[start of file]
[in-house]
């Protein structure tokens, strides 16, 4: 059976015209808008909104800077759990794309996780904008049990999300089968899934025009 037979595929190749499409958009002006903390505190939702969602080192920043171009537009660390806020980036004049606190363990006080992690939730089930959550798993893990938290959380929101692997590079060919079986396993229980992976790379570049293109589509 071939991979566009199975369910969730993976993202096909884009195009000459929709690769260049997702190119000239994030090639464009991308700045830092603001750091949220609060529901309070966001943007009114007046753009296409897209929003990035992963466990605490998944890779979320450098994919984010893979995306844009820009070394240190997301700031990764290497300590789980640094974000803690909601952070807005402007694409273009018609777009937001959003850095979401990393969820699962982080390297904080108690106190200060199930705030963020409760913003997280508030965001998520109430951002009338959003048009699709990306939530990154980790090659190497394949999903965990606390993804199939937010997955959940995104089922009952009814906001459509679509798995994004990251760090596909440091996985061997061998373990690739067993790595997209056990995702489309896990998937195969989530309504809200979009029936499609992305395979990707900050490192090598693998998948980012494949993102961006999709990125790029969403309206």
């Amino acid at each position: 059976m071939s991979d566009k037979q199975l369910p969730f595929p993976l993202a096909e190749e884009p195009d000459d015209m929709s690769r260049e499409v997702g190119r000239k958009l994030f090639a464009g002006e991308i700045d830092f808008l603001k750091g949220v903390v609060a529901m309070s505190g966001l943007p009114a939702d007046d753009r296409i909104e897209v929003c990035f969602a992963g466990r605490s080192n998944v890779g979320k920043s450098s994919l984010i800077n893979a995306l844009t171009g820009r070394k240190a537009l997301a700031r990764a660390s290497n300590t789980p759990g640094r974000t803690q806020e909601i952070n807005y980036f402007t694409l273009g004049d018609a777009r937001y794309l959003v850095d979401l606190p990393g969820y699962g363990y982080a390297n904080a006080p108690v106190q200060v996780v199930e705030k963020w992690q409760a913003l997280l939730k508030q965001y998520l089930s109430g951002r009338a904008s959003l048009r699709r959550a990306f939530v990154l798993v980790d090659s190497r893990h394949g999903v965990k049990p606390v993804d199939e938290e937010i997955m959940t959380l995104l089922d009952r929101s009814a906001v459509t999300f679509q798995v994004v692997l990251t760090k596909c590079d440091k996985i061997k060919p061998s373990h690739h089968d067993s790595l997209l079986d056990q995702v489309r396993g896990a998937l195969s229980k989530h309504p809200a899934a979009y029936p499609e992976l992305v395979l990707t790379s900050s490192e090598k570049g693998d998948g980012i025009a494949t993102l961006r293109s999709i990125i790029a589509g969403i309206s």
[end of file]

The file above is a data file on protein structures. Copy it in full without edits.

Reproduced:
[in-house]
């Protein structure tokens, strides 16, 4: 059976015209808008909104800077759990794309996780904008049990999300089968899934025009 037979595929190749499409958009002006903390505190939702969602080192920043171009537009660390806020980036004049606190363990006080992690939730089930959550798993893990938290959380929101692997590079060919079986396993229980992976790379570049293109589509 071939991979566009199975369910969730993976993202096909884009195009000459929709690769260049997702190119000239994030090639464009991308700045830092603001750091949220609060529901309070966001943007009114007046753009296409897209929003990035992963466990605490998944890779979320450098994919984010893979995306844009820009070394240190997301700031990764290497300590789980640094974000803690909601952070807005402007694409273009018609777009937001959003850095979401990393969820699962982080390297904080108690106190200060199930705030963020409760913003997280508030965001998520109430951002009338959003048009699709990306939530990154980790090659190497394949999903965990606390993804199939937010997955959940995104089922009952009814906001459509679509798995994004990251760090596909440091996985061997061998373990690739067993790595997209056990995702489309896990998937195969989530309504809200979009029936499609992305395979990707900050490192090598693998998948980012494949993102961006999709990125790029969403309206």
């Amino acid at each position: 059976m071939s991979d566009k037979q199975l369910p969730f595929p993976l993202a096909e190749e884009p195009d000459d015209m929709s690769r260049e499409v997702g190119r000239k958009l994030f090639a464009g002006e991308i700045d830092f808008l603001k750091g949220v903390v609060a529901m309070s505190g966001l943007p009114a939702d007046d753009r296409i909104e897209v929003c990035f969602a992963g466990r605490s080192n998944v890779g979320k920043s450098s994919l984010i800077n893979a995306l844009t171009g820009r070394k240190a537009l997301a700031r990764a660390s290497n300590t789980p759990g640094r974000t803690q806020e909601i952070n807005y980036f402007t694409l273009g004049d018609a777009r937001y794309l959003v850095d979401l606190p990393g969820y699962g363990y982080a390297n904080a006080p108690v106190q200060v996780v199930e705030k963020w992690q409760a913003l997280l939730k508030q965001y998520l089930s109430g951002r009338a904008s959003l048009r699709r959550a990306f939530v990154l798993v980790d090659s190497r893990h394949g999903v965990k049990p606390v993804d199939e938290e937010i997955m959940t959380l995104l089922d009952r929101s009814a906001v459509t999300f679509q798995v994004v692997l990251t760090k596909c590079d440091k996985i061997k060919p061998s373990h690739h089968d067993s790595l997209l079986d056990q995702v489309r396993g896990a998937l195969s229980k989530h309504p809200a899934a979009y029936p499609e992976l992305v395979l990707t790379s900050s490192e090598k570049g693998d998948g980012i025009a494949t993102l961006r293109s999709i990125i790029a589509g969403i309206s």